|Tanec Praha civic association is the organization that manages the Ponec Theatre, the best known theatre for dance and motion theater in Prague, Czech Republic, and the organizers of the Tanec Praha international contemporary dance festival held each year in June and July. In this interview we spoke with Tanec Praha’s director, Yvona Kreuzmannovà, who continues to be a leader of the Czech contemporary dance scene in that role and through other programs like the Czech Dance Platform held to discover and support the development of young choreographers in the Czech Republic.
Interviewer: Kyoko Iwaki, jounalist
In November 1989, the Velvet Revolution occurred and the Communist regime in your country collapsed and gave way to the movement towards a democratic state. During the summer of the same year, the City Agency PKS, the organization leading the Prague Summer Culture Festival, had decided to include dance to its programming for the first time. It was from this epoch-making year onwards that the contemporary dance scene in the Czech Republic started moving towards a new path.
Yes, that is true. Before the revolution, all contemporary dance performances in what is now the Czech Republic were presented underground. It was not considered as a professional art form. The company that I belonged to practiced Martha Graham technique for six time a week, but, still, it was not recognized as a professional company. There were other companies that practiced methods of Isadora Duncan and José Limon for example, but they also were considered only amateurs. At that time in our country, the only kinds of dance that were recognized as professional art forms were either ballet, inheriting the Russian heritage, or traditional folk dancing. Since contemporary dance predicates the expression of a free-minded individual, it was considered as a violent [dangerous] art form providing space to think freely, for both the creators and the audience. However, after 1989, these conservative ideas started to change.
The first person that introduced contemporary dance in today’s Czech Republic was Jiří Kylián. Being a choreographer born in Prague, he personally persuaded the City Agency PKS and brought his junior company, the Nederlands Dance Theater II, to the Prague Summer Culture Festival in 1989. I was greatly moved by the company’s performance, and felt that ‘this
is the new generation of Czech dance.’ And so, from the next year, I started working as the attaché de presse
of the festival, alongside my study of dance history and dramaturgy at the Music Academy of Performing Arts. I remember how difficult it was at that time to explain what contemporary dance is to the Czech media. Sometimes I was even asked how it was different from disco dancing [laughs]! The knowledge of contemporary dance was more or less equivalent to nothing.
Despite the fact that contemporary dance was nearly non-existent in your country, in 1991, with support from the Interior Ministry, you established the Tanec Praha Civic Association. And from that year, your organization started to take charge of the Prague Summer Culture Festival, instead of the City Agency PKS. The name of the festival was accordingly changed to Tanec Praha (tanec, meaning dance in Czech).
In the past and the present, I have this indefatigable mission: that is, making the Czech people realize that contemporary dance is a professional art form, and developing an established social status for the people involved in the art form. Based on this vision, I established Tanec Praha in 1991 with a few colleagues. The founding members of the organization were not only performing arts professionals but also included specialists in PR and marketing.
Of course, it was not easy to persuade the politicians and attain budget for the Tanec Praha Festival. At first, they asked me if I could run the festival as part of the prestigious Prague Spring International Music Festival. Needless to say, I declined the offer. I definitely wanted to run an independent festival called Tanec Praha. Realizing my unshakeable will, one politician in the Cultural Ministry once said that even if I am thrown out of the door, I will come back from the window! Indeed, I am a person like that [laughs]. Once I know what I want, I don’t compromise.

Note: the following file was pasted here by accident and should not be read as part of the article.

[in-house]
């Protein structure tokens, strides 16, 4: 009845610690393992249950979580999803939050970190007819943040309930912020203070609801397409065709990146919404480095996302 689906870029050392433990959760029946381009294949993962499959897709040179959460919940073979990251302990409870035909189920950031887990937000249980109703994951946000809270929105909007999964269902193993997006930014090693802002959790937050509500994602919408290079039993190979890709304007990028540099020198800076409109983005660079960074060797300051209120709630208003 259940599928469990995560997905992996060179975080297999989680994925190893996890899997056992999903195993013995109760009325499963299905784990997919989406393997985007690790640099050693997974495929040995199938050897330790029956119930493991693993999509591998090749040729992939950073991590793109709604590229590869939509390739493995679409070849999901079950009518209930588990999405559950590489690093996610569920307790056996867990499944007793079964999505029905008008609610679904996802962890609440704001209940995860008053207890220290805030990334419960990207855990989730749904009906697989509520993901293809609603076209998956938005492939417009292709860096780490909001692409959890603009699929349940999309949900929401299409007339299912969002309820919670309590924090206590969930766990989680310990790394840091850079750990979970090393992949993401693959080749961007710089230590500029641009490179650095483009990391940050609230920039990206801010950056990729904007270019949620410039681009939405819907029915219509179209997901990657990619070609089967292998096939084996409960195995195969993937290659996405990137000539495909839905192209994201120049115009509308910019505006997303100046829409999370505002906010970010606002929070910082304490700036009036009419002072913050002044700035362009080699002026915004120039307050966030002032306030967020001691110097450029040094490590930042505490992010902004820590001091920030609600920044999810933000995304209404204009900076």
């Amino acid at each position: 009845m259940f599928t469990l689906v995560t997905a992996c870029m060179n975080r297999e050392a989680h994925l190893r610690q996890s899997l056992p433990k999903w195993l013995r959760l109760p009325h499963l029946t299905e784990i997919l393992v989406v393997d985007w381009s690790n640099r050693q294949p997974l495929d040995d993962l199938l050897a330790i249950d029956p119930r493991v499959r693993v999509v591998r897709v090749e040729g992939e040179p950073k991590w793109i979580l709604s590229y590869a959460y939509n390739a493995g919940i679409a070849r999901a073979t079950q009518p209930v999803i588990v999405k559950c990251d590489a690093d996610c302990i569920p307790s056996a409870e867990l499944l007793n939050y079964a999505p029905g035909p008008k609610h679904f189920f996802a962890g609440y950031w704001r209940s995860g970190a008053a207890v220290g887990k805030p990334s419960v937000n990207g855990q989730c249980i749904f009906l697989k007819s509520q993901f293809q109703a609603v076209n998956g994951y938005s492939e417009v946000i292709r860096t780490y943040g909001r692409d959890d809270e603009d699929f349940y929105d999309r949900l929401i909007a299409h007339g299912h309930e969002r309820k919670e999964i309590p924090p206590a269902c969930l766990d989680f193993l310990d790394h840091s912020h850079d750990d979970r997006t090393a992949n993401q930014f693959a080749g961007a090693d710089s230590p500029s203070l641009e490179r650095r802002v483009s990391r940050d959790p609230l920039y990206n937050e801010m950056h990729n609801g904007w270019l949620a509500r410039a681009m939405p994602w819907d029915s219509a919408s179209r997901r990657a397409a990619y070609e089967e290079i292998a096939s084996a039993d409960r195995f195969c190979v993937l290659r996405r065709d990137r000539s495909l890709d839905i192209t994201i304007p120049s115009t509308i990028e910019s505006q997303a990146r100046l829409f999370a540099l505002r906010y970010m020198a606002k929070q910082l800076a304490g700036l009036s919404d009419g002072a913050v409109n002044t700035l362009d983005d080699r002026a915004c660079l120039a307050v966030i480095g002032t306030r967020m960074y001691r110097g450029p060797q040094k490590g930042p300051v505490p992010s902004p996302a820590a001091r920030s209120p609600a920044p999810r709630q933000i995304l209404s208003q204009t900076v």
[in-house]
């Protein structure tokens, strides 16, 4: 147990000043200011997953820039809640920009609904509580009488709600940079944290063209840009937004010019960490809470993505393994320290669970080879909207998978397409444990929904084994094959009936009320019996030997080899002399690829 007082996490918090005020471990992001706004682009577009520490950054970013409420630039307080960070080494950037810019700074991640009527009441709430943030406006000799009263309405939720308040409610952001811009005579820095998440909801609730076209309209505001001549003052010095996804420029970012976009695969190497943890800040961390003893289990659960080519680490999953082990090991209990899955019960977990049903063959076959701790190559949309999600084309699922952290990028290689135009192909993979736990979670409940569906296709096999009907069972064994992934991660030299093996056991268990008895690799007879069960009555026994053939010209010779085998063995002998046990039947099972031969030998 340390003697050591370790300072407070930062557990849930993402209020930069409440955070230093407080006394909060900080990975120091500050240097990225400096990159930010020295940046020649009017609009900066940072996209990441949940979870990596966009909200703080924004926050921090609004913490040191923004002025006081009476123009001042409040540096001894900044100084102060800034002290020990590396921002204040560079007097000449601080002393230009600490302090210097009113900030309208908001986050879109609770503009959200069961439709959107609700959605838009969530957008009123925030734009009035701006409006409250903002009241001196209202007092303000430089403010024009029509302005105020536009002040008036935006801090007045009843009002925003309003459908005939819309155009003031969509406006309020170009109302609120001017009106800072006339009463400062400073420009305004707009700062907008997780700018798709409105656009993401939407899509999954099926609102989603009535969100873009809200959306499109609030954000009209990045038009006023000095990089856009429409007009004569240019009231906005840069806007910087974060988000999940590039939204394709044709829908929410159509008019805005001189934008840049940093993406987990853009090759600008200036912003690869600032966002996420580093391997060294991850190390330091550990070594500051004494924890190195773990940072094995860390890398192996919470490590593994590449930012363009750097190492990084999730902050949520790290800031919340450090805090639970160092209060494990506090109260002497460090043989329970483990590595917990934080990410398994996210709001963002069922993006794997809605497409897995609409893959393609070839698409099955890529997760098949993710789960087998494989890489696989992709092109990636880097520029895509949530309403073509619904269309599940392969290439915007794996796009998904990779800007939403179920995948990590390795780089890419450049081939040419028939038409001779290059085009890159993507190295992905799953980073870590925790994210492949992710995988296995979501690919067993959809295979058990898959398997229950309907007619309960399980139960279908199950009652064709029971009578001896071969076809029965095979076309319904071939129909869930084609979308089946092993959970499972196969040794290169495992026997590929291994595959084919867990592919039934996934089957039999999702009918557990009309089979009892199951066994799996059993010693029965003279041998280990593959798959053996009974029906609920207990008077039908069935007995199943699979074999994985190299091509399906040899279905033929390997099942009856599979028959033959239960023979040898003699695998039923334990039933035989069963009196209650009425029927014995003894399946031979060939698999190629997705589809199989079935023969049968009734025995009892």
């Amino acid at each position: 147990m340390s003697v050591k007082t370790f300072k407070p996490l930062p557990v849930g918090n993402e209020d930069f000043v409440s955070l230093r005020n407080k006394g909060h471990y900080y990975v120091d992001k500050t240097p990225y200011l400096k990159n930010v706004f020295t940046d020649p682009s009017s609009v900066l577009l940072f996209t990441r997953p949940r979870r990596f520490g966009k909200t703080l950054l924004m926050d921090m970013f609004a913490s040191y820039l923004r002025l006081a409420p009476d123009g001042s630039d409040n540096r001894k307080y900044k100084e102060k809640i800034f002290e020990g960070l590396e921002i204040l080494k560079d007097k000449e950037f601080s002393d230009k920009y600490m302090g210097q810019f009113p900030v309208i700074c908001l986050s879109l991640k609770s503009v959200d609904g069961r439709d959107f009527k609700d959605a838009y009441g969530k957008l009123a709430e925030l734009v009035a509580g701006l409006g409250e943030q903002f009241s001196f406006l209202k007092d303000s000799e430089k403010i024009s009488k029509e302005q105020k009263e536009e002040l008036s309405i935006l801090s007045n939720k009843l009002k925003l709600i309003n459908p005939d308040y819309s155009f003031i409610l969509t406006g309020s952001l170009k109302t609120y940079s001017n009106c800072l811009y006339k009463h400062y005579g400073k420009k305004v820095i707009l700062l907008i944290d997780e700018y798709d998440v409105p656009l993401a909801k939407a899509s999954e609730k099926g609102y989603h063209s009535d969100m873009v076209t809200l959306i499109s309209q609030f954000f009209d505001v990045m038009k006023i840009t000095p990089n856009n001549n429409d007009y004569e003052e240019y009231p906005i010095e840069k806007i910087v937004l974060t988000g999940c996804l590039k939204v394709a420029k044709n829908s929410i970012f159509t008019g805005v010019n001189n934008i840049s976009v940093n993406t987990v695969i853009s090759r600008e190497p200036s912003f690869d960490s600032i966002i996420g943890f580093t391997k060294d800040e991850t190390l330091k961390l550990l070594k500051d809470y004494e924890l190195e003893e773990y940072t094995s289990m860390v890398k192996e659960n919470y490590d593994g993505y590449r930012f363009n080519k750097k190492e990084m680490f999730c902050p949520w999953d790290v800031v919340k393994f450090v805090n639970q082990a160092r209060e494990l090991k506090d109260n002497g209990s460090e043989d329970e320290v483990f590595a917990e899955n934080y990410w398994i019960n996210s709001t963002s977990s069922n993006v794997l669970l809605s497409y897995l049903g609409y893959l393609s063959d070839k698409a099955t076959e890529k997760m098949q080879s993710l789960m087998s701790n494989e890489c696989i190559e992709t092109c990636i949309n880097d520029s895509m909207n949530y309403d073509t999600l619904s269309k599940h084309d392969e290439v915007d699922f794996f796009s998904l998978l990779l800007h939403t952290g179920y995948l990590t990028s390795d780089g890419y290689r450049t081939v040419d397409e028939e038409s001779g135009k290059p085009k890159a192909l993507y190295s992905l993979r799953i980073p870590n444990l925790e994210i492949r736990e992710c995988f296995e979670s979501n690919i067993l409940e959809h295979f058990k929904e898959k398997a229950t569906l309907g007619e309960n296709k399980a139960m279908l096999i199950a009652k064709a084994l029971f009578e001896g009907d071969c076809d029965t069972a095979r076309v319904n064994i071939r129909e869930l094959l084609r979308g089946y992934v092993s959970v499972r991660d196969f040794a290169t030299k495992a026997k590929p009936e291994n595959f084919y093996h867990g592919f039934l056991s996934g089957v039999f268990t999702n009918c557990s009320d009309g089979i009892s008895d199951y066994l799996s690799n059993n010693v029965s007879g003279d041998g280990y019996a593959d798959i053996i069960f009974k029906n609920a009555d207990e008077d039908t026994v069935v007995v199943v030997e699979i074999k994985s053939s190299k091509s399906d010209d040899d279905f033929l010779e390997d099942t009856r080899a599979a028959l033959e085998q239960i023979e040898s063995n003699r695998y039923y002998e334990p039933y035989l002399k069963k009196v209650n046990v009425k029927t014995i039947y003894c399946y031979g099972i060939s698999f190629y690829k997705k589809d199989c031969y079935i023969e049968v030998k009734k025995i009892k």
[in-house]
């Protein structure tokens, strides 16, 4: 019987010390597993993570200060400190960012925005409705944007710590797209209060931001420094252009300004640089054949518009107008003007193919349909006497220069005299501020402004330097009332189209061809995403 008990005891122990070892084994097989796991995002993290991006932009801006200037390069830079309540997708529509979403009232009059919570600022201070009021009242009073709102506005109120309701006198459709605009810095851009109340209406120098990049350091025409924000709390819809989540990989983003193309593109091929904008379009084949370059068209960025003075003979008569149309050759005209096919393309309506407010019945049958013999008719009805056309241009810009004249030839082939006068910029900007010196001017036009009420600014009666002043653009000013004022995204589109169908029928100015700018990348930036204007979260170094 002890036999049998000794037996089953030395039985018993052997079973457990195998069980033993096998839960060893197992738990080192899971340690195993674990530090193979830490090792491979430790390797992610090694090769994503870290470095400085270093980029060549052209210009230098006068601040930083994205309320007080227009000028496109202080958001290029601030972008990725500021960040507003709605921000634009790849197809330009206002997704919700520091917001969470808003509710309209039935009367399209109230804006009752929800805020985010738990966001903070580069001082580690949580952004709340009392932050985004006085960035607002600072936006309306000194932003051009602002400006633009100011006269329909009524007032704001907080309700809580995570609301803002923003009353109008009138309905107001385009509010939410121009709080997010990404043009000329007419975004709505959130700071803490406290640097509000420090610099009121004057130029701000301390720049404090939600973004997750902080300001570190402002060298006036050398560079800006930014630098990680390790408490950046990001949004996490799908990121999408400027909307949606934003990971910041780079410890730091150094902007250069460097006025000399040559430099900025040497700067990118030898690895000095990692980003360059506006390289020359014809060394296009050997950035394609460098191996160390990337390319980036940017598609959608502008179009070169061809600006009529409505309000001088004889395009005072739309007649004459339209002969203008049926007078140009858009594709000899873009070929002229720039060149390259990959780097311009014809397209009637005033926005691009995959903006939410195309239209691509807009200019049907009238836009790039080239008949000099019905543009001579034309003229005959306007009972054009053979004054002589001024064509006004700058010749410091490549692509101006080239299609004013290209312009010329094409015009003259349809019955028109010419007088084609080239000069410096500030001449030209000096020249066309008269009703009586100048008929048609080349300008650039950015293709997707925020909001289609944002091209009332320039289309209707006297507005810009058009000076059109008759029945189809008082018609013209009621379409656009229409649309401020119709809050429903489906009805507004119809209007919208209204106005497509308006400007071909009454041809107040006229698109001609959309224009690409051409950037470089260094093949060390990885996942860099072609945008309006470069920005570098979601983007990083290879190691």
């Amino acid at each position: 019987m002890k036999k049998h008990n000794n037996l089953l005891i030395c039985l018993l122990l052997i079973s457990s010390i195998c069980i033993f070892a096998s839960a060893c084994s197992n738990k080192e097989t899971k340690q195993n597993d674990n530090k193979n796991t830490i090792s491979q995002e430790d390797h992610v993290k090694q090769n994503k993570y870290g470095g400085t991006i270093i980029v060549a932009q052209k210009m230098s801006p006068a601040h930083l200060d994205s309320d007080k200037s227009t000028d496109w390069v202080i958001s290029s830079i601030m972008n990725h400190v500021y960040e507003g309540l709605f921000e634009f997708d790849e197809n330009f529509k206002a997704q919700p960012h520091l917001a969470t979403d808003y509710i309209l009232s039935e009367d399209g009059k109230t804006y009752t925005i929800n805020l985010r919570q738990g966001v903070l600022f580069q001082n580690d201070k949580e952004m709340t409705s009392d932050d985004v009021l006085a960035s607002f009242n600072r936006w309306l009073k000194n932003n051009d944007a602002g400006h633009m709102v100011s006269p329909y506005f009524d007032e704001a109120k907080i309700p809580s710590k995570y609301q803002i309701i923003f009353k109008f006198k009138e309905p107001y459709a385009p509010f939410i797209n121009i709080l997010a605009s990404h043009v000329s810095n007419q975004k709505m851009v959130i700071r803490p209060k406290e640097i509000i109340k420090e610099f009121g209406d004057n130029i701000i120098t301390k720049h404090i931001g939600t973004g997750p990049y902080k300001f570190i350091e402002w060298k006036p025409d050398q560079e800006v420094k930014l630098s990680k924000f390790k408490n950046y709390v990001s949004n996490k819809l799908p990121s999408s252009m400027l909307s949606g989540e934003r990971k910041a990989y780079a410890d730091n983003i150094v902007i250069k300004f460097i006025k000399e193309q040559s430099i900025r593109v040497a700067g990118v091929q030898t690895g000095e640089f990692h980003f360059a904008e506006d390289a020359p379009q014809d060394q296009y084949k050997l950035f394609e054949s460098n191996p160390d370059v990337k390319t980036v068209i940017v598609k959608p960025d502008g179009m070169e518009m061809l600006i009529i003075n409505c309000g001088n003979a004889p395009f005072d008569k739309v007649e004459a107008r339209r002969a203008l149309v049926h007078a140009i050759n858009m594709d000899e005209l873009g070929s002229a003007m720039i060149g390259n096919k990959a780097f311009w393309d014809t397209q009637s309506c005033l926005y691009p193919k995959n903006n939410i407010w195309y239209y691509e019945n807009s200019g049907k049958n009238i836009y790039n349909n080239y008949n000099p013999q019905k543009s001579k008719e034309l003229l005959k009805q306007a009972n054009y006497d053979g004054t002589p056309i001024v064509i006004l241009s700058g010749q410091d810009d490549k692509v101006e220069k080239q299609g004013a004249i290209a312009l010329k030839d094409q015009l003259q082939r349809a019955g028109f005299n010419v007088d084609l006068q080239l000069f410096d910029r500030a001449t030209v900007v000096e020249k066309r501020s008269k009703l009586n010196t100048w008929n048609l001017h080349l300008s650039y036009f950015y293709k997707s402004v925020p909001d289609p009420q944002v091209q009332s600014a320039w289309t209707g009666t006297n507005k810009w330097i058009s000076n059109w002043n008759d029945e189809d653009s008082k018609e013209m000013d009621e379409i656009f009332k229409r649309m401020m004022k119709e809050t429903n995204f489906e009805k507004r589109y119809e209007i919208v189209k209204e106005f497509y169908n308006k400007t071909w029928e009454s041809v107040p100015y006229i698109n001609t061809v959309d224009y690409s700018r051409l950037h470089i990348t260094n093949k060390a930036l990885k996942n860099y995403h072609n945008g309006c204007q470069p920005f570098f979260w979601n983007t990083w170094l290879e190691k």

Luckily, immediately after the collapse of the Communist regime, there were many politicians who were smart enough to support my vision, which aims to spread the possibilities of contemporary dance in Prague. So, we were able to organize the initial festival by getting one million Czech Crowns from both the Cultural Ministry and the City of Prague. However, the first festival failed to attain strong audience attendance, and ended with an finanical deficit. In spite of this unsuccessful start, the Cultural Ministry did not cut our budget, but rather covered our initial deficit and continued to support the second independent festival. We feel truly grateful for this support. Tanec Praha Festival started only as a baby organization, which could have ended at any time. But now, the people in the Cultural Ministry say that what Tanec Praha does to the contemporary Czech dance scene is equally important as what Prague Spring International Music Festival does to the Czech music scene.
At the same time, between 1991 and 1992, you studied abroad in Paris and the United States. Why did you decide to go outside of the Czech Republic?
There was only one reason why I went abroad: to finish my university studies. When I was studying at the Music Academy of Performing Arts in Prague, the institution could not provide the students with knowledge on state-of-the-art contemporary dance. And so, I needed to go to Paris and see the performances there to learn about what was going on in the contemporary dance circuit. Also in Paris, I was able to build connections with dance professionals in Europe who you could not meet in the Czech Republic. Honestly, among the roughly one-hundred performances that I attended in Paris, there were only five or six that I truly wanted to bring to my country. Apart from these few, they were either outdated, low in quality, or seemed too difficult for the Czech audience who were not cultivated in contemporary dance.